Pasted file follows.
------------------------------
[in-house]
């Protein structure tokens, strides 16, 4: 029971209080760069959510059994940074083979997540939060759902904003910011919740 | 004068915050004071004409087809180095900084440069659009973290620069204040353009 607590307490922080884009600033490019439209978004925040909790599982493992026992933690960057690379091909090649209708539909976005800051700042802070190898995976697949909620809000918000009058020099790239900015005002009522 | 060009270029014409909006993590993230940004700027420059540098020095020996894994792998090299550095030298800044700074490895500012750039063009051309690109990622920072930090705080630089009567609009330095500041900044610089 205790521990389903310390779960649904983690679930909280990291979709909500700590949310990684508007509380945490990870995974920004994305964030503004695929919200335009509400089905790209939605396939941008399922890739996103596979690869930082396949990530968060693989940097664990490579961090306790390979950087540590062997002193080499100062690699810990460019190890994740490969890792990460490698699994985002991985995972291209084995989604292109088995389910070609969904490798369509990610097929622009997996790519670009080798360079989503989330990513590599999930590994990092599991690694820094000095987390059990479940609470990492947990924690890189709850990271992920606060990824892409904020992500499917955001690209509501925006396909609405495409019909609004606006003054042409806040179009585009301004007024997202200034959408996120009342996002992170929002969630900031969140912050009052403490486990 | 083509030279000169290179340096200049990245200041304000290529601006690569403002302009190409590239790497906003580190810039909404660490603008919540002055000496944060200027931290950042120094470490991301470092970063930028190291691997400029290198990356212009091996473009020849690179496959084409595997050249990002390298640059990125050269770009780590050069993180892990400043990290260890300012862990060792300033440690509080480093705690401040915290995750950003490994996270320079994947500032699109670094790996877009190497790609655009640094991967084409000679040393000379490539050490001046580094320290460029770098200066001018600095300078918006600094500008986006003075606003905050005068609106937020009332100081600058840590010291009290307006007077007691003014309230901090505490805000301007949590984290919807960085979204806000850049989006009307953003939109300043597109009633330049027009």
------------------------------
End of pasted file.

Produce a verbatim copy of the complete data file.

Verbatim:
[in-house]
């Protein structure tokens, strides 16, 4: 029971209080760069959510059994940074083979997540939060759902904003910011919740 | 004068915050004071004409087809180095900084440069659009973290620069204040353009 607590307490922080884009600033490019439209978004925040909790599982493992026992933690960057690379091909090649209708539909976005800051700042802070190898995976697949909620809000918000009058020099790239900015005002009522 | 060009270029014409909006993590993230940004700027420059540098020095020996894994792998090299550095030298800044700074490895500012750039063009051309690109990622920072930090705080630089009567609009330095500041900044610089 205790521990389903310390779960649904983690679930909280990291979709909500700590949310990684508007509380945490990870995974920004994305964030503004695929919200335009509400089905790209939605396939941008399922890739996103596979690869930082396949990530968060693989940097664990490579961090306790390979950087540590062997002193080499100062690699810990460019190890994740490969890792990460490698699994985002991985995972291209084995989604292109088995389910070609969904490798369509990610097929622009997996790519670009080798360079989503989330990513590599999930590994990092599991690694820094000095987390059990479940609470990492947990924690890189709850990271992920606060990824892409904020992500499917955001690209509501925006396909609405495409019909609004606006003054042409806040179009585009301004007024997202200034959408996120009342996002992170929002969630900031969140912050009052403490486990 | 083509030279000169290179340096200049990245200041304000290529601006690569403002302009190409590239790497906003580190810039909404660490603008919540002055000496944060200027931290950042120094470490991301470092970063930028190291691997400029290198990356212009091996473009020849690179496959084409595997050249990002390298640059990125050269770009780590050069993180892990400043990290260890300012862990060792300033440690509080480093705690401040915290995750950003490994996270320079994947500032699109670094790996877009190497790609655009640094991967084409000679040393000379490539050490001046580094320290460029770098200066001018600095300078918006600094500008986006003075606003905050005068609106937020009332100081600058840590010291009290307006007077007691003014309230901090505490805000301007949590984290919807960085979204806000850049989006009307953003939109300043597109009633330049027009």